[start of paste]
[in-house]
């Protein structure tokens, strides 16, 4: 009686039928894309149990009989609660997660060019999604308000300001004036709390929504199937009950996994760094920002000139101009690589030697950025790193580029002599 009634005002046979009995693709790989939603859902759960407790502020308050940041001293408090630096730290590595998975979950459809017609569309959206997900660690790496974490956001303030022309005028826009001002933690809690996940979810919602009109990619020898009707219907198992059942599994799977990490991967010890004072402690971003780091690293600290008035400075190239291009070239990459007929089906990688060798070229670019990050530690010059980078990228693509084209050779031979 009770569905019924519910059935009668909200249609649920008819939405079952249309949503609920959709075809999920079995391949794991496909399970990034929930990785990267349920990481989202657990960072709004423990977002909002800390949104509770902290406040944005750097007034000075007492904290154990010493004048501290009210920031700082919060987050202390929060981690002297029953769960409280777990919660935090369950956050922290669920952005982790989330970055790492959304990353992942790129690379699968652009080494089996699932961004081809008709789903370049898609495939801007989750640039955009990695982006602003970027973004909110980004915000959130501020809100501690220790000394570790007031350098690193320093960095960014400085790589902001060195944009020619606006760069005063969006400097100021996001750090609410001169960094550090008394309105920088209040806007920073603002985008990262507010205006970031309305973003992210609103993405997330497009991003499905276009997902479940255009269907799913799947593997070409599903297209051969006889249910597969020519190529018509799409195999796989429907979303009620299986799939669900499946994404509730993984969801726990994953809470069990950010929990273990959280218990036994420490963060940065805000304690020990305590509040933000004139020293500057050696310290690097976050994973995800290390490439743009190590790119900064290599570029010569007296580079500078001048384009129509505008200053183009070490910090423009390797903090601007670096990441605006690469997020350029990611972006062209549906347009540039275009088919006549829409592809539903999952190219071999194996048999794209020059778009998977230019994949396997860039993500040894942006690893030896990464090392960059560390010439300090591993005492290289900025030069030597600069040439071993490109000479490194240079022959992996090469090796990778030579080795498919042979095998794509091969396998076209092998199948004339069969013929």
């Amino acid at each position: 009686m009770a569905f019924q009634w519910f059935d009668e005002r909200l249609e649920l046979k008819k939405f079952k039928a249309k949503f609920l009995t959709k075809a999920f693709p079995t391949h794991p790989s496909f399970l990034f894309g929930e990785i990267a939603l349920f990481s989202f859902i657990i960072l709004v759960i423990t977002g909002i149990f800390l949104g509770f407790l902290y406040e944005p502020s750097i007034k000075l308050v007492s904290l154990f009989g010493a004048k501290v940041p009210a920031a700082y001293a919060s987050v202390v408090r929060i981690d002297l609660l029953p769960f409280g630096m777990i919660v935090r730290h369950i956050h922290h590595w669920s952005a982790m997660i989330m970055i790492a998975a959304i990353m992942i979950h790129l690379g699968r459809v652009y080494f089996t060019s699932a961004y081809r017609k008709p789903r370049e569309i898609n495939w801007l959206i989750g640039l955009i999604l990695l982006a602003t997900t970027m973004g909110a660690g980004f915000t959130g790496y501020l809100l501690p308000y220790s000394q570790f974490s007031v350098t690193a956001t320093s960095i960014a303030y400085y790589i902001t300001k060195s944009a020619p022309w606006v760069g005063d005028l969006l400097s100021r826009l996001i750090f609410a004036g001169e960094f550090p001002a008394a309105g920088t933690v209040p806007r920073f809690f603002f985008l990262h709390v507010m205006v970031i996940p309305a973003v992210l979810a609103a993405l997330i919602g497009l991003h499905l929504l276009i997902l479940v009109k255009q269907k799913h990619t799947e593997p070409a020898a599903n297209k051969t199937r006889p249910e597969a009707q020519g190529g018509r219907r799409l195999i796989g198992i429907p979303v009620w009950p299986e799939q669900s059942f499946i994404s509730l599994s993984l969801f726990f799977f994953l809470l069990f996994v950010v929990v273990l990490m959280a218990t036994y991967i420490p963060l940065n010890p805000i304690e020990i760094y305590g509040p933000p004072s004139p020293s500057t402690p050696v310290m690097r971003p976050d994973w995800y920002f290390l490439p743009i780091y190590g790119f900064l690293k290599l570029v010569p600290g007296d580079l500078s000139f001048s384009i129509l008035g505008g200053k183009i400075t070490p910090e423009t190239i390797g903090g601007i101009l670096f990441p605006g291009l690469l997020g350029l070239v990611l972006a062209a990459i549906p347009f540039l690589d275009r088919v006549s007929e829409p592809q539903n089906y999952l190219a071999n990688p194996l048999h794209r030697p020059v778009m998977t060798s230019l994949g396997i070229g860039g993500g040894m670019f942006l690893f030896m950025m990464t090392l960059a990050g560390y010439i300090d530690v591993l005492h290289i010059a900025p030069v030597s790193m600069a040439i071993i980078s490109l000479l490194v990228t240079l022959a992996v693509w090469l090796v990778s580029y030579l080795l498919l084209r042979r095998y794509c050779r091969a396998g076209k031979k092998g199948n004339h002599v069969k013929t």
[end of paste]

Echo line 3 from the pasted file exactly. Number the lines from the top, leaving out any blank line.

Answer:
């Amino acid at each position: 009686m009770a569905f019924q009634w519910f059935d009668e005002r909200l249609e649920l046979k008819k939405f079952k039928a249309k949503f609920l009995t959709k075809a999920f693709p079995t391949h794991p790989s496909f399970l990034f894309g929930e990785i990267a939603l349920f990481s989202f859902i657990i960072l709004v759960i423990t977002g909002i149990f800390l949104g509770f407790l902290y406040e944005p502020s750097i007034k000075l308050v007492s904290l154990f009989g010493a004048k501290v940041p009210a920031a700082y001293a919060s987050v202390v408090r929060i981690d002297l609660l029953p769960f409280g630096m777990i919660v935090r730290h369950i956050h922290h590595w669920s952005a982790m997660i989330m970055i790492a998975a959304i990353m992942i979950h790129l690379g699968r459809v652009y080494f089996t060019s699932a961004y081809r017609k008709p789903r370049e569309i898609n495939w801007l959206i989750g640039l955009i999604l990695l982006a602003t997900t970027m973004g909110a660690g980004f915000t959130g790496y501020l809100l501690p308000y220790s000394q570790f974490s007031v350098t690193a956001t320093s960095i960014a303030y400085y790589i902001t300001k060195s944009a020619p022309w606006v760069g005063d005028l969006l400097s100021r826009l996001i750090f609410a004036g001169e960094f550090p001002a008394a309105g920088t933690v209040p806007r920073f809690f603002f985008l990262h709390v507010m205006v970031i996940p309305a973003v992210l979810a609103a993405l997330i919602g497009l991003h499905l929504l276009i997902l479940v009109k255009q269907k799913h990619t799947e593997p070409a020898a599903n297209k051969t199937r006889p249910e597969a009707q020519g190529g018509r219907r799409l195999i796989g198992i429907p979303v009620w009950p299986e799939q669900s059942f499946i994404s509730l599994s993984l969801f726990f799977f994953l809470l069990f996994v950010v929990v273990l990490m959280a218990t036994y991967i420490p963060l940065n010890p805000i304690e020990i760094y305590g509040p933000p004072s004139p020293s500057t402690p050696v310290m690097r971003p976050d994973w995800y920002f290390l490439p743009i780091y190590g790119f900064l690293k290599l570029v010569p600290g007296d580079l500078s000139f001048s384009i129509l008035g505008g200053k183009i400075t070490p910090e423009t190239i390797g903090g601007i101009l670096f990441p605006g291009l690469l997020g350029l070239v990611l972006a062209a990459i549906p347009f540039l690589d275009r088919v006549s007929e829409p592809q539903n089906y999952l190219a071999n990688p194996l048999h794209r030697p020059v778009m998977t060798s230019l994949g396997i070229g860039g993500g040894m670019f942006l690893f030896m950025m990464t090392l960059a990050g560390y010439i300090d530690v591993l005492h290289i010059a900025p030069v030597s790193m600069a040439i071993i980078s490109l000479l490194v990228t240079l022959a992996v693509w090469l090796v990778s580029y030579l080795l498919l084209r042979r095998y794509c050779r091969a396998g076209k031979k092998g199948n004339h002599v069969k013929t």